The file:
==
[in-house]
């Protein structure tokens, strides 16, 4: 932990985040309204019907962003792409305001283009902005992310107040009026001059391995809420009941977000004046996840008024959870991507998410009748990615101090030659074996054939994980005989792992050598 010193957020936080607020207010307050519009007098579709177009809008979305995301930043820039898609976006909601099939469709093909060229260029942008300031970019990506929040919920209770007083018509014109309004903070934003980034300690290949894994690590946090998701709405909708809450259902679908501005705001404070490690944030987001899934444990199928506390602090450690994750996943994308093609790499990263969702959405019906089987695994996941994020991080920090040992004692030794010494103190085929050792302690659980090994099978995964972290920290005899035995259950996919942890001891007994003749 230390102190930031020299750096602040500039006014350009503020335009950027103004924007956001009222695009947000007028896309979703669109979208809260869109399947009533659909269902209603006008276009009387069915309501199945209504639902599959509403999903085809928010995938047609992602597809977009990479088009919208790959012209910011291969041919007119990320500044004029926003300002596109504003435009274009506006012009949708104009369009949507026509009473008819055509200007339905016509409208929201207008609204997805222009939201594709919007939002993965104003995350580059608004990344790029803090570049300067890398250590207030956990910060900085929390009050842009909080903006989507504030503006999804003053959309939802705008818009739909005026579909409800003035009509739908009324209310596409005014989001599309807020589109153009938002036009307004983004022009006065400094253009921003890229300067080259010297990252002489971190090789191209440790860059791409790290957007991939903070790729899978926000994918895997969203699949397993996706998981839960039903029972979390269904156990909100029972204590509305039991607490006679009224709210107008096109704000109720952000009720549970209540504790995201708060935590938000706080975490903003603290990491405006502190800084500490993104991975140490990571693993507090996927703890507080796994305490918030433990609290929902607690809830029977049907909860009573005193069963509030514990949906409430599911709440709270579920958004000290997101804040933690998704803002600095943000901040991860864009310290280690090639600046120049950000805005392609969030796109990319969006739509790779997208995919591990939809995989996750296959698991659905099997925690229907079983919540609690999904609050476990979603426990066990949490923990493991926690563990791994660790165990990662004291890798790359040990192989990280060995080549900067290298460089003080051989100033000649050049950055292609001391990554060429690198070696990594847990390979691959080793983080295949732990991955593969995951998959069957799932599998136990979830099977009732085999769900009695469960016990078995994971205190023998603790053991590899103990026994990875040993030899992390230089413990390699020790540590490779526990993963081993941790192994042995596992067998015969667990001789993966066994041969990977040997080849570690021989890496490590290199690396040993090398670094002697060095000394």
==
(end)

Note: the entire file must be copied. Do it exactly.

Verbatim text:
[in-house]
């Protein structure tokens, strides 16, 4: 932990985040309204019907962003792409305001283009902005992310107040009026001059391995809420009941977000004046996840008024959870991507998410009748990615101090030659074996054939994980005989792992050598 010193957020936080607020207010307050519009007098579709177009809008979305995301930043820039898609976006909601099939469709093909060229260029942008300031970019990506929040919920209770007083018509014109309004903070934003980034300690290949894994690590946090998701709405909708809450259902679908501005705001404070490690944030987001899934444990199928506390602090450690994750996943994308093609790499990263969702959405019906089987695994996941994020991080920090040992004692030794010494103190085929050792302690659980090994099978995964972290920290005899035995259950996919942890001891007994003749 230390102190930031020299750096602040500039006014350009503020335009950027103004924007956001009222695009947000007028896309979703669109979208809260869109399947009533659909269902209603006008276009009387069915309501199945209504639902599959509403999903085809928010995938047609992602597809977009990479088009919208790959012209910011291969041919007119990320500044004029926003300002596109504003435009274009506006012009949708104009369009949507026509009473008819055509200007339905016509409208929201207008609204997805222009939201594709919007939002993965104003995350580059608004990344790029803090570049300067890398250590207030956990910060900085929390009050842009909080903006989507504030503006999804003053959309939802705008818009739909005026579909409800003035009509739908009324209310596409005014989001599309807020589109153009938002036009307004983004022009006065400094253009921003890229300067080259010297990252002489971190090789191209440790860059791409790290957007991939903070790729899978926000994918895997969203699949397993996706998981839960039903029972979390269904156990909100029972204590509305039991607490006679009224709210107008096109704000109720952000009720549970209540504790995201708060935590938000706080975490903003603290990491405006502190800084500490993104991975140490990571693993507090996927703890507080796994305490918030433990609290929902607690809830029977049907909860009573005193069963509030514990949906409430599911709440709270579920958004000290997101804040933690998704803002600095943000901040991860864009310290280690090639600046120049950000805005392609969030796109990319969006739509790779997208995919591990939809995989996750296959698991659905099997925690229907079983919540609690999904609050476990979603426990066990949490923990493991926690563990791994660790165990990662004291890798790359040990192989990280060995080549900067290298460089003080051989100033000649050049950055292609001391990554060429690198070696990594847990390979691959080793983080295949732990991955593969995951998959069957799932599998136990979830099977009732085999769900009695469960016990078995994971205190023998603790053991590899103990026994990875040993030899992390230089413990390699020790540590490779526990993963081993941790192994042995596992067998015969667990001789993966066994041969990977040997080849570690021989890496490590290199690396040993090398670094002697060095000394």